Isabel Larridon, Helmut E. Walter, Pablo C. Guerrero, Milén Duarte, Mauricio A. Cisternas, Carol Peña Hernández, Kenneth Bauters, Pieter Asselman, Paul Goetghebeur & Marie-Stéphanie Samain
PREMISE OF THE STUDY: Species of the endemic Chilean cactus genus Copiapoa have cylindrical or (sub)globose stems that are solitary or form (large) clusters and typically yellow flowers. Many species are threatened with extinction. Despite being icons of the Atacama Desert and well loved by cactus enthusiasts, the evolution and diversity of Copiapoa has not yet been studied using a molecular approach. METHODS: Sequence data of three plastid DNA markers (rpl32-trnL, trnH-psbA, ycf1) of 39...

Data from: Thorson’s rule, life history evolution and diversification of benthic octopuses (Cephalopoda: Octopodoidea)

Christian M. Ibáñez, Enrico L. Rezende, Roger D. Sepúlveda, Jorge Avaria-Llautureo, Cristián E. Hernández, Javier Sellanes, Elie Poulin & María Cecilia Pardo-Gandarillas
Here we evaluate the so-called Thorson’s rule, which posits that direct-development and larger eggs are favored towards the poles in marine organisms and whose validity been the subject of considerable debate in the literature, combining an expanded phenotypic dataset encompassing 60 species of benthic octopuses with a new molecular phylogeny. Phylogenetic reconstruction shows two clades: clade 1 including species of the families Eledonidae, Megaleledonidae, Bathypolypodidae and Enteroctopodidae, and clade 2 including species of Octopodidae. Egg...

Data from: Unveiling current guanaco distribution in Chile based upon niche structure of phylogeographic lineages: Andean puna to subpolar forests

Benito A. González, Horacio Samaniego, Juan Carlos Marín & Cristián F. Estades
Niche description and differentiation at broad geographic scales have been recent major topics in ecology and evolution. Describing the environmental niche structure of sister taxa with known evolutionary trajectories stands out as a useful exercise in understanding niche requirements. Here we model the environmental niche structure and distribution of the recently resolved phylogeography of guanaco (Lama guanicoe) lineages on the western slope of the southern Andes. Using a maximum entropy framework, field data, and information...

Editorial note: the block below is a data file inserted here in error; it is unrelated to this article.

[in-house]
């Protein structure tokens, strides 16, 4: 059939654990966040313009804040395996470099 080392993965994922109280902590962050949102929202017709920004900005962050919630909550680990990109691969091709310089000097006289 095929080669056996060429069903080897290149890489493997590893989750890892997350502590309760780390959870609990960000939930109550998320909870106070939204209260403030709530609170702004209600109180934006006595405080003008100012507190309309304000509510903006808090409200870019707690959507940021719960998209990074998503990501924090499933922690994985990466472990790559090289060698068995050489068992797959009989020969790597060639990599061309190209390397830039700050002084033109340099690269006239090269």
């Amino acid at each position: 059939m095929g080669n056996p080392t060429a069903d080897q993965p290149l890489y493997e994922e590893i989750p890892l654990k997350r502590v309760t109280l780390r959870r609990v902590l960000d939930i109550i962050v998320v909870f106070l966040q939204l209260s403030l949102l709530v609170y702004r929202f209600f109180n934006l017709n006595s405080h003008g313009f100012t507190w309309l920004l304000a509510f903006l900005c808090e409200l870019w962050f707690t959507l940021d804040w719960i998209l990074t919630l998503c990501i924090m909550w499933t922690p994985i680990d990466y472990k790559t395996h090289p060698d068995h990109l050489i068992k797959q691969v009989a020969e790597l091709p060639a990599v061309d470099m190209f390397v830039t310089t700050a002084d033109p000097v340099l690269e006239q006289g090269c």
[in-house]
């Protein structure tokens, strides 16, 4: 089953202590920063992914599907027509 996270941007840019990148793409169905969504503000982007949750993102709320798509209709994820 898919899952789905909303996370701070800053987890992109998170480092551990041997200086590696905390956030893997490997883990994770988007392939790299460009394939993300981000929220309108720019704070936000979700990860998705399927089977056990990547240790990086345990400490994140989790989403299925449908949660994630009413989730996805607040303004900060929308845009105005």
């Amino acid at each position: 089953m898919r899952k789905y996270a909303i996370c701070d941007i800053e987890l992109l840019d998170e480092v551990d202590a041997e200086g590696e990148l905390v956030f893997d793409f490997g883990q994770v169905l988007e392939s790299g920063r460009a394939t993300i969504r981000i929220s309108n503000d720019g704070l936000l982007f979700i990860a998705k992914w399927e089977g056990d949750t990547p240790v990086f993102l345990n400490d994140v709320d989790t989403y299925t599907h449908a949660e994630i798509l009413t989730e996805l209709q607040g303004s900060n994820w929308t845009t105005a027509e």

Data from: Coordinated species importation policies are needed to reduce serious invasions globally: the case of alien bumblebees in South America

Marcelo A. Aizen, Cecilia Smith-Ramirez, Carolina L. Morales, Lorena Vieli, Agustín Sáez, Rodrigo M. Barahona-Segovia, Marina P. Arbetman, José Montalva, Lucas A. Garibaldi, David W. Inouye & Lawrence D. Harder
The global trade of species promotes diverse human activities but also facilitates the introduction of potentially invasive species into new environments. As species ignore national boundaries, unilateral national decisions concerning species trade set the stage for transnational species invasion with significant conservation, economic and political consequences. The need for a coordinated approach to species importation policies is demonstrated by the introduction of two bumblebee species into Chile for crop pollination, despite Argentina banning commercial importation...

Data from: Testing the effects of heterozygosity on growth rate plasticity in the seaweed Gracilaria chilensis (Rhodophyta)

Cristobal F. Gallegos Sanchez, Jessica Beltrán, Verónica Flores, Alejandra V. González & Bernabé Santelices
Heterozygosity has been positively associated with fitness and population survival. However, the relationship between heterozygosity and adaptive phenotypic plasticity (i.e., plasticity which results in fitness homeostasis or improvement in changing environments), is unclear and has been poorly explored in seaweeds. In this study, we explored this relationship in the clonal red seaweed, Gracilaria chilensis by conducting three growth rate plasticity experiments under contrasting salinity conditions and by measuring heterozygosity with five microsatellite DNA markers. Firstly,...

Data from: Resolving the Northern Hemisphere source region for the long-distance dispersal event that gave rise to the South American endemic dung moss Tetraplodon fuegianus

Lily Lewis, Elisabeth M. Biersma, Sarah B. Carey, Kent Holsinger, Stuart F. McDaniel, Ricardo Rozzi, Bernard Goffinet & Lily R. Lewis
Premise of the study—American bipolar plant distributions characterize taxa at various taxonomic ranks but are most common in the bryophytes at infraspecific and infrageneric levels. A previous study on the bipolar disjunction in the dung moss genus Tetraplodon found that direct long-distance dispersal from North to South in the Miocene - Pleistocene accounted for the origin of the Southern American endemic Tetraplodon fuegianus, congruent with other molecular studies on bipolar bryophytes. The previous study, however,...

Data from: Ovule bet‐hedging at high elevation in the South American Andes: evidence from a phylogenetically‐controlled multispecies study

Mary T. K. Arroyo, Fernanda Perez, Paola Jara-Arancio, Diego Pacheco, Paula Vidal & María Francisca Flores